Eleanor Miller & Heather Obelgoner: Article II, Sec. 1, “executive power” (video 26:06 minutes)
This paper uses both linguistic and historical analysis in an effort to discern the original public meaning of the phrase “executive power” in Article II of the United States Constitution. Part I engages in a linguistic analysis of the phrase “executive power,” drawing primarily on corpus linguistic methodology surrounding founding era usage of the phrase. Part II analyzes the history of Article II, with particular attention to the public discourse concerning the scope and reach of the king’s powers. Part III fuses these two areas of analysis and propose a synthesized original meaning of the phrase “executive power.” Finally Part IV considers the Supreme Court cases of Myers v. United States and Steel Seizure, seminal cases in executive power jurisprudence, as well as the public discourse surrounding those cases at the time of their decision.
Judicial Panel 2: 4:30pm – 5:30pm
Justice Keith R. Blackwell, Supreme Court of Georgia
Chief Judge Stephen Louis A. Dillard, Georgia Court of Appeals and Judge Carla Wong McMillian, Georgia Court of Appeals
Professor Clark D. Cunningham: Introduction to Corpus Linguistics (longer version of Introduction to Judicial Panel 1) (video 17:56 minutes)
Isaac Godfrey: 8th Amendment, “excessive bail” (video 27:03)
Every year people accused of violating state laws or city ordinances are kept in jail while they await trial because of their inability to pay their bail. The English Bill of Rights was enacted in 1689 to address many of the abuses including King-appointed judges demanding excessive bail solely to keep the King’s political enemies in jail to punish them pre-trial. For bailable offenses, the English Bill of Rights required judges to set a sufficient bail after considering the importance of a person’s freedom and the circumstances of his or her case. It is from this that the Excessive Bail Clause of the Eighth Amendment finds its genesis. The Corpus of Founding Era American English is a collection of nearly two-thirds of all early American writings from 1760-1799. By analyzing the use of “excessive bail” and other related terms from this time period, we are better able to understand the original meaning of the Excessive Bail Clause. The appropriate standard for setting a sufficient bail is one focused on the reasonableness of the bail and not the amount. A sufficient bail is one that is no more than is necessary to address the government’s concern in setting the conditions of release, and this should be arrived at in a fair and sensible way.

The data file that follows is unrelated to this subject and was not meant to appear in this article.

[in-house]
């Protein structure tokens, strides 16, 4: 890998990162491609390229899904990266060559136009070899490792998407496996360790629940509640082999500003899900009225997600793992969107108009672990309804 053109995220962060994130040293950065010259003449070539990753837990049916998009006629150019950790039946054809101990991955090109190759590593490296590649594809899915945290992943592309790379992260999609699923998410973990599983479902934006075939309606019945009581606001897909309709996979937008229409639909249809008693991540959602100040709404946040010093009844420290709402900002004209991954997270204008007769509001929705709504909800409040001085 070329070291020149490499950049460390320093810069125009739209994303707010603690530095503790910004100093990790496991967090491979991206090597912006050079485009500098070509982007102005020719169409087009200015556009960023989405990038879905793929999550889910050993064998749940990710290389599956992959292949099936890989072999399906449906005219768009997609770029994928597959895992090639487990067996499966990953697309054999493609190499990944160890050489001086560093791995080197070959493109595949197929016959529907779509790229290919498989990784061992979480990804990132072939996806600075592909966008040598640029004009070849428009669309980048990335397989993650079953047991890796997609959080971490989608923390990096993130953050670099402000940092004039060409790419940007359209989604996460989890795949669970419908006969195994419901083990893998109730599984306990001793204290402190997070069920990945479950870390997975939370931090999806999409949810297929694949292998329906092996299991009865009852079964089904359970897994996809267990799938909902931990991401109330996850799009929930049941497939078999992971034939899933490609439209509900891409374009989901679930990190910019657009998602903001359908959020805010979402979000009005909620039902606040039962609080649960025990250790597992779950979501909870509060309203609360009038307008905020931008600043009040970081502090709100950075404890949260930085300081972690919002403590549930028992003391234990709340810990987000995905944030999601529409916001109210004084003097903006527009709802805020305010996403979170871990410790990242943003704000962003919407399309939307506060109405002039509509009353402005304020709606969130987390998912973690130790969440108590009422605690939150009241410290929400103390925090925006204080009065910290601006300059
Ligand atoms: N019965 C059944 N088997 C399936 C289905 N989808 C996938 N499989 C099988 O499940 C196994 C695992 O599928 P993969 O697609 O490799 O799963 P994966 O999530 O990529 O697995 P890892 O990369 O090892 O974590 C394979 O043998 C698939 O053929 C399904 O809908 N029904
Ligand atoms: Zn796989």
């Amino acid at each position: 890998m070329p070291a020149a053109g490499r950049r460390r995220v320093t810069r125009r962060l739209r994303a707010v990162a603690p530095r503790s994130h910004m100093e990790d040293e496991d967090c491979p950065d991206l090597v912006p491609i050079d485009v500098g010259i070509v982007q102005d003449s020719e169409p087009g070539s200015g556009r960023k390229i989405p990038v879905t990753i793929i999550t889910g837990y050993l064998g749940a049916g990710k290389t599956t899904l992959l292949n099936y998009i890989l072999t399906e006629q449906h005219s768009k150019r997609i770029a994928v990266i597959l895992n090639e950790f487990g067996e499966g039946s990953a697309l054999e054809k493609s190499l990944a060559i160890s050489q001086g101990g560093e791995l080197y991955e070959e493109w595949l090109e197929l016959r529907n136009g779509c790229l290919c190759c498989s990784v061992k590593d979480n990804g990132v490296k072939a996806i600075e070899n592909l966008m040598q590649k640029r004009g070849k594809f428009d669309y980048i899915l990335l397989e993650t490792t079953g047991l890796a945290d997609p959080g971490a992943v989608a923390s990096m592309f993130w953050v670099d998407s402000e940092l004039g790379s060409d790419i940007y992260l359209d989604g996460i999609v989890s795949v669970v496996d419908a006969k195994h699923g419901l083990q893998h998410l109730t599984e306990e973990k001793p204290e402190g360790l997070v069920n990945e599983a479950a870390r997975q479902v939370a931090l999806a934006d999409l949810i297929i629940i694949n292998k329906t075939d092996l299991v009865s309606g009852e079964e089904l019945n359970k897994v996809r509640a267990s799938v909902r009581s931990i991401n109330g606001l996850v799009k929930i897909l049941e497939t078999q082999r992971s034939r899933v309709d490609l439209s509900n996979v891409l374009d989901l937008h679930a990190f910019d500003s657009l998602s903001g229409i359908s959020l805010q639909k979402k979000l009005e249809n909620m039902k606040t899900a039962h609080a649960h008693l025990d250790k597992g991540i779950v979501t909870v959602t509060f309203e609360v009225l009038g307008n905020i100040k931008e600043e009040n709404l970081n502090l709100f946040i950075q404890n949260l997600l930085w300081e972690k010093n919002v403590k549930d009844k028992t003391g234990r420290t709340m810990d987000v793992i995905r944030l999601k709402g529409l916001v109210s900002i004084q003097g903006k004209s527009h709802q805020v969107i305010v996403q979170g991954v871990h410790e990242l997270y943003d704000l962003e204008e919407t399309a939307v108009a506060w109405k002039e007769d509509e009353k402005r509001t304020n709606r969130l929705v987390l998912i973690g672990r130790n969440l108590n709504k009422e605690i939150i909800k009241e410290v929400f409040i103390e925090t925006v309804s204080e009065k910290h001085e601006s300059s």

Anna Celia Howard & Aaron Smothers:
8th Amendment, “cruel and unusual punishments” (video 18:24 minutes)
The purpose of this paper is to explore the original public meaning of the Cruel and Unusual Punishments Clause. Looking first to well-known originalists Justice Antonin Scalia and Professor John Stinneford, we discovered that while they both used original British and American documents to support their arguments they reached different conclusions about whether the original meaning of the clause could apply to punishments that were greatly disproportional to the crime committed. We then examined the origins of the Clause in events taking place in 17th Century England which gave rise to this language in the 1689 English Bill of Rights: “excessive bail ought not to be required, nor excessive fines imposed; nor cruel and unusual punishments inflicted.” After our historical review, we took the words of the Clause, particularly focusing on “cruel,” and inserted them into multiple databases to conduct a linguistics analysis of the Clause. A thorough look into the digital edition of The Documentary History of the Ratification of the Constitution did not reveal any use of the word “proportionality” by the Framers; the concept of proportionality seemed to arise when it came to voter representation and numerical quotas. “Excessive” appeared somewhat more often, and while its use suggested a meaning synonymous with “unjustly disproportionate,” it was rarely used in the context of punishments. Finally, “cruel” provided a somewhat unexpected twist. Unlike any other word in the Cruel and Unusual Punishments Clause, it was often accompanied by another adjective. Additionally, “cruel” was often used to describe a measure as “tyrannical” or “oppressive.”
Clark D. Cunningham
Phone: (404) 413-9168
Fax: (404) 413-9225
Home page: www.ClarkCunningham.org
Senior Administrative Specialist:
Phone: (404) 413-9082